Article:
Home Artificial Intelligence facial recognition could help save the species

facial recognition could help save the species

by Joey De Leon

The koala population in northeastern Australia is endangered, and one of the biggest challenges in preserving their numbers is accurately counting them. However, researchers from Griffith University are using a combination of community groups, camera systems, and artificial intelligence (AI) to address this problem.

Koalas are notoriously difficult to spot and monitor due to their elusive nature and unpredictable movement patterns. This makes it challenging to determine which conservation efforts are effective in helping the species thrive. Traditional methods of manual counting or tagging and monitoring have proven insufficient.

To overcome these limitations, Professor Jun Zhou and his team at Griffith University embarked on a pilot study using cameras and AI technology. They placed 24 cameras at designated “koala crossing locations” in the Brisbane and Redland city council areas. These cameras were triggered by koala movement, automatically recording any activity.

The researchers then enlisted the help of community koala monitoring groups to train an AI system using the gathered images. The AI was trained not only to identify koalas but also to recognize individual animals. This innovative approach provided a tool that could be used to monitor koala populations in much larger areas.

By deploying 100 cameras in a one square kilometer research region, the AI-powered system could continuously monitor the entire area, 24/7. It could analyze video recordings to identify and count koala movements, including the ability to recognize new individuals in the region.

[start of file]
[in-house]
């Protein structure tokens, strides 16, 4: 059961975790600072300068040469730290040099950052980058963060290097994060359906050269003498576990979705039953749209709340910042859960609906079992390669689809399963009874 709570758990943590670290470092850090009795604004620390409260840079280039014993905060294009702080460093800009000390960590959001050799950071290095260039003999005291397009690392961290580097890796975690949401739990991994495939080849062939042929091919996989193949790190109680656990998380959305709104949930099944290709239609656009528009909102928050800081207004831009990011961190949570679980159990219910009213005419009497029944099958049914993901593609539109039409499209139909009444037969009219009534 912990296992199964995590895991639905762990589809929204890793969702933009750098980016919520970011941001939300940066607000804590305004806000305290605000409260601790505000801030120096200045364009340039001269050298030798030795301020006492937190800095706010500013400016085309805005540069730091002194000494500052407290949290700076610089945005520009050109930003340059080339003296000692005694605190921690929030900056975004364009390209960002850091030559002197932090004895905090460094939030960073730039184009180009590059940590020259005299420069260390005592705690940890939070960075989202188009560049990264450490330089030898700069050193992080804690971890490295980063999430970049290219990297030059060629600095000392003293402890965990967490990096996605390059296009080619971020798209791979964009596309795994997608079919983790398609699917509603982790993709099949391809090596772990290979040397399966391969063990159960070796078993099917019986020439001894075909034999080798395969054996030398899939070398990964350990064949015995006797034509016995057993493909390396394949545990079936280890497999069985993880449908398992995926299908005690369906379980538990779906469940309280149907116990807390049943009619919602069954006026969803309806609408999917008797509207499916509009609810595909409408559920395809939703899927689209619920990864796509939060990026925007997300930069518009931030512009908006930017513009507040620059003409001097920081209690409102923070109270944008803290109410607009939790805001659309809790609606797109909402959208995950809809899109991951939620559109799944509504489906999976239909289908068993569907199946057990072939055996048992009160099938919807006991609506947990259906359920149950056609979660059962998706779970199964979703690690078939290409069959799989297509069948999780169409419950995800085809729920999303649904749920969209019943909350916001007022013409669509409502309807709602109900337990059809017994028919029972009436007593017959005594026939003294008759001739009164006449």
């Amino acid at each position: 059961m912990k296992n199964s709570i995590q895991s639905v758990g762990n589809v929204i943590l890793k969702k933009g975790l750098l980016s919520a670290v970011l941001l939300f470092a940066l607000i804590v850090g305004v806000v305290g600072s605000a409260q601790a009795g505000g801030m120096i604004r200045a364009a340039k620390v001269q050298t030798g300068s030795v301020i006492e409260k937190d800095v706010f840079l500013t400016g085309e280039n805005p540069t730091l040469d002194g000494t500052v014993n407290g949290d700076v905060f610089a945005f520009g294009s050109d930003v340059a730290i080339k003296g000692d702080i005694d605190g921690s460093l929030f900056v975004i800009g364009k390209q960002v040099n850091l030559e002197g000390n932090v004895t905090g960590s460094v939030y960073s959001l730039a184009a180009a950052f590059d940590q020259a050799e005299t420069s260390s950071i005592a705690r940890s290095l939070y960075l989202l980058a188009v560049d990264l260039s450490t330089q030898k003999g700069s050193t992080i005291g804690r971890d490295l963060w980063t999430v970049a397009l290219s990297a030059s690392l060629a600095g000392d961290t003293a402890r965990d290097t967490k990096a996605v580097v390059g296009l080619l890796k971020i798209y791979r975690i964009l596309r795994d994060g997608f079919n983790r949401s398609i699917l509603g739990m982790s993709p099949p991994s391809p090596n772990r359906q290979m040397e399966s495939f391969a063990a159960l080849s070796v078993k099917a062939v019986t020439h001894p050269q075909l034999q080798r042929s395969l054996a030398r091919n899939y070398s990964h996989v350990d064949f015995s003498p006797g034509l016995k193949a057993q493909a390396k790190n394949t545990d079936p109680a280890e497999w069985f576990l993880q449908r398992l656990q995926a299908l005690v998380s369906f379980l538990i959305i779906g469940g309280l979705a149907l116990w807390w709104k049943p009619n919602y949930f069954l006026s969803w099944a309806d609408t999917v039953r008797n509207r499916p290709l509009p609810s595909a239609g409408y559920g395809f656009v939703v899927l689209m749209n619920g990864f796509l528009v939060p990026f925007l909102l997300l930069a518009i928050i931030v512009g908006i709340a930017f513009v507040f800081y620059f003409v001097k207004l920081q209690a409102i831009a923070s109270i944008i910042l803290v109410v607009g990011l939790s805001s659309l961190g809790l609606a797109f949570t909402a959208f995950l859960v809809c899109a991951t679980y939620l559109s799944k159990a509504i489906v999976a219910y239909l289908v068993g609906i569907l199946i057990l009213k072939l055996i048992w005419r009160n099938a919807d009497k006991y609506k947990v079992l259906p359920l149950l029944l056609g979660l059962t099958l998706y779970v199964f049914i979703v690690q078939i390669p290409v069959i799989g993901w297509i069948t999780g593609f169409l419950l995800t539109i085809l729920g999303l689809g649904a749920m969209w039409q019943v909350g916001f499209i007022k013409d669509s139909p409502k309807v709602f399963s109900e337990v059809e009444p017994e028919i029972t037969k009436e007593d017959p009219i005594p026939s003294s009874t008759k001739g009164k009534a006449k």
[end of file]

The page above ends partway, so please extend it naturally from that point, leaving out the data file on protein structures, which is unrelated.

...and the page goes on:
While the results of the pilot study have revealed positive outcomes in terms of technology efficacy, there have been concerning estimates regarding the decline of koala numbers. Urbanization has been a significant driver of this decline in the Southeast Queensland region.

To further improve the accuracy of the technology, the Queensland Government has granted additional funding for the expansion of the trial to 10 local government areas. Professor Zhou hopes that more local councils will adopt the technology in the future. However, he emphasizes the need for community involvement in deploying and maintaining the camera network, as this task cannot be fully automated.

In conclusion, the combination of camera systems and AI technology offers a promising solution to the challenge of counting and monitoring koala populations. This technology can provide invaluable data for conservation efforts and help identify strategies to protect and preserve this endangered species.

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